Masks, face shields and testing; more custodians and nurses; and guaranteed pay for any teachers who are exposed to the coronavirus and must quarantine are among requests Palo Alto Unified's teachers union is working to negotiate with the school district for the next academic year.
The district released its first proposal and a counterproposal from the Palo Alto Educators Association on working conditions for this fall, assuming secondary schools reopen with a mix of in-person and online instruction. The provisions, while still under negotiation, also paint a picture of what school might look like in the fall for middle and high school teachers and students. (Planning for the elementary schools is happening separately, with the district working to prioritize more in-person attendance as possible for younger children.)
Under the proposed memorandum of understanding, students at the middle and high schools would be divided into two groups that attend school in person on alternating days — one group on Mondays and Thursdays and the other on Tuesdays and Fridays — and learn from home the other days. In-person classes should be capped at 12 students or fewer, the union has asked.
Wednesdays would be a "blended teacher day" to give teachers time to collaborate, hold office hours, work on lesson planning and to otherwise prepare for the blended learning model. The union asked that teachers be able to use this day at their own "discretion," and that "for deep cleaning and childcare purposes" teachers can also work from home on Wednesdays. Child care should be provided to any staff member who needs it, the union proposed.
Some students with special needs would be allowed to go to school and receive direct instruction five days per week, the proposed memorandum states. The union has proposed that special education teachers also receive their full prep time and not be responsible for distance learning if they have students in person five days a week.
"Teachers are expected to deliver content to students through a variety of methods during distance learning days to extend learning beyond face-to-face interactions," the district's proposal states. "Recognizing the range of students in grades 6-12 and the diversity of content areas, teachers will make a reasonable effort to replicate the amount of time allocated to lessons in a way that covers essential content during non-traditional bell schedules."
The teachers union has asked that the district delay the start of school in August by three days and use that time for staff development, with training on topics including blended learning, flipped classrooms, Schoology and Google Classrooms. Back-to-school nights should be canceled due to restrictions on group gatherings, the union proposed, and parent-teacher conferences shouldn't be mandatory unless teachers are compensated for them.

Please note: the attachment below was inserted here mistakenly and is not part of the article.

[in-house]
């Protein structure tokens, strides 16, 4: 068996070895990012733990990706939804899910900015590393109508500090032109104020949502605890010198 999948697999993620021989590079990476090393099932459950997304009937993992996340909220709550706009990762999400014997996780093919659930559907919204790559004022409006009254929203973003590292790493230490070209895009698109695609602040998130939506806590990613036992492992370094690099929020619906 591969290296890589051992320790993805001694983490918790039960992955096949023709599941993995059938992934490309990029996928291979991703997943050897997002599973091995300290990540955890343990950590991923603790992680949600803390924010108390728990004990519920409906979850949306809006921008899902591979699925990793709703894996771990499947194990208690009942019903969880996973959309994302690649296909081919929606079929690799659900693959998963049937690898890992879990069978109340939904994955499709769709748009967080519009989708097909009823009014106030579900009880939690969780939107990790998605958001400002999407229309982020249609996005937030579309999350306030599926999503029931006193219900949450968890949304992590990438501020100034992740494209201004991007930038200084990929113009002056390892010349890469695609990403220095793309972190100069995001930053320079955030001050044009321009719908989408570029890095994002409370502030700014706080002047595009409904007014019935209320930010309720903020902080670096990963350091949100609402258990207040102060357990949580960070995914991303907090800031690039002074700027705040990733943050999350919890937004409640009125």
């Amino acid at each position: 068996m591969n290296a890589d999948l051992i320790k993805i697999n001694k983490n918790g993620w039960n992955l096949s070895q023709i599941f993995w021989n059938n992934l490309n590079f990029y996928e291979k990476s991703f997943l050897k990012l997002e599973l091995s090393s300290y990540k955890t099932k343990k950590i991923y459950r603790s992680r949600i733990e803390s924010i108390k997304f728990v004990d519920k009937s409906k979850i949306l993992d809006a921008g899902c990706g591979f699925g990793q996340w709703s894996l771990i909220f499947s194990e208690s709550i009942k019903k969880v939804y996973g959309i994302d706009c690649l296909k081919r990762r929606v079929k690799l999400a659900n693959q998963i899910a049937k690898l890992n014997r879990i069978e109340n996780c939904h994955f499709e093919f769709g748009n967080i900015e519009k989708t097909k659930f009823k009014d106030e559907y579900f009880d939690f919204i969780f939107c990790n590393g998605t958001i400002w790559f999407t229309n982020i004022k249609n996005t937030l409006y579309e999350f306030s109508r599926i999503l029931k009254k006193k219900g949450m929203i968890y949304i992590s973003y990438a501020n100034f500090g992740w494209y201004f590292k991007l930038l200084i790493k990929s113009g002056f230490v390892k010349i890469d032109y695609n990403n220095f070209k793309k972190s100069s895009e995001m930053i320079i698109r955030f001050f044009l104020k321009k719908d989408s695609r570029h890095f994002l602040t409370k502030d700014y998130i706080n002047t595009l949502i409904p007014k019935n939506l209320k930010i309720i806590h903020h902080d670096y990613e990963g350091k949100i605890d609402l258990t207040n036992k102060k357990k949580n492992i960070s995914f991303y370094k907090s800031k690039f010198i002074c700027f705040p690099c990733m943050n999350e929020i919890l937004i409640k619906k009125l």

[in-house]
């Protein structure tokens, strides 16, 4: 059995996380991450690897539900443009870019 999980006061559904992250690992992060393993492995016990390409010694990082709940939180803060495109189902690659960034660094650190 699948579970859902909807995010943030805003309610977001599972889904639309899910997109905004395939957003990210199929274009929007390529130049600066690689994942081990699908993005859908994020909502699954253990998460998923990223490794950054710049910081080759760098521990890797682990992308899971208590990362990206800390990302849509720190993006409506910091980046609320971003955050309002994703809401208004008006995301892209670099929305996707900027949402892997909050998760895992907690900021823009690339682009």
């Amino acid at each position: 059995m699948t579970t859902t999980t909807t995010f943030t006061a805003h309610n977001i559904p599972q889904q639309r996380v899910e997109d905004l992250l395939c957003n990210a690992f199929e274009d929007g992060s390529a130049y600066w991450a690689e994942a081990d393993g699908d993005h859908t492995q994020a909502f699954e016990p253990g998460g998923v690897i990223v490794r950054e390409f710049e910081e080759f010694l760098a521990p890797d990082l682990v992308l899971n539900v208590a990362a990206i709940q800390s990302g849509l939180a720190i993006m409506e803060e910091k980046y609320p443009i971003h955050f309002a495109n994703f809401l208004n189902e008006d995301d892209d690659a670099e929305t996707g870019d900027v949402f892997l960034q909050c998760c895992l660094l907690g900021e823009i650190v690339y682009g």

The union is also focusing on protecting teachers' health and safety as they return to work in person. The union is asking the district to provide personal protective equipment, including masks, disposable gloves, face shields, smocks to wear over their clothes, hand sanitizer, hand-washing stations, plexiglass shields or three-sided cubbies for work that requires people sitting closer together, as well as testing for the coronavirus or antibodies. Safety protocols should be created for how students line up, enter and exit the classrooms; lining up for bathrooms; and what to do if students don't follow required procedures. The schools should be staffed with additional custodians and nurses, the union has proposed.
Teachers who are considered high risk for the coronavirus or have at-risk family members and have a doctor's note should be given work from home assignments, such as overseeing distance learning for students who do not return to school physically, the union's counterproposal states.
The union has asked that any teachers who are exposed to the coronavirus and required to be quarantined or who self-quarantine will continue to be paid and not have any days taken from their sick, personal or extended illness leave.
The memorandum notes that "more issues, known and unknown at this time, remain to be addressed regarding the safety of students and staff as schools reopen," including which students do or do not attend school every day and how interactions in areas like bathrooms and playgrounds will be monitored.
If public health restrictions allow the middle and high schools to resume normal face-to-face instruction five days a week, the schools will automatically revert to their traditional schedules.
The memorandum also proposes that the district and union develop and implement, if permitted at the time, a common bell schedule for all secondary schools for the 2021-22 school year.
The school district and teachers union began negotiations on May 20. They are scheduled to meet again on Friday, May 29, to consider counterproposals and continue negotiations.
The school board discussed Tuesday night a more detailed, draft plan for reopening schools in the fall, though much remains up in the air. The district is also awaiting new guidance from the state on reopening schools, set to be released on Wednesday.
Find comprehensive coverage on the Midpeninsula's response to the new coronavirus by Palo Alto Online, the Mountain View Voice and the Almanac here.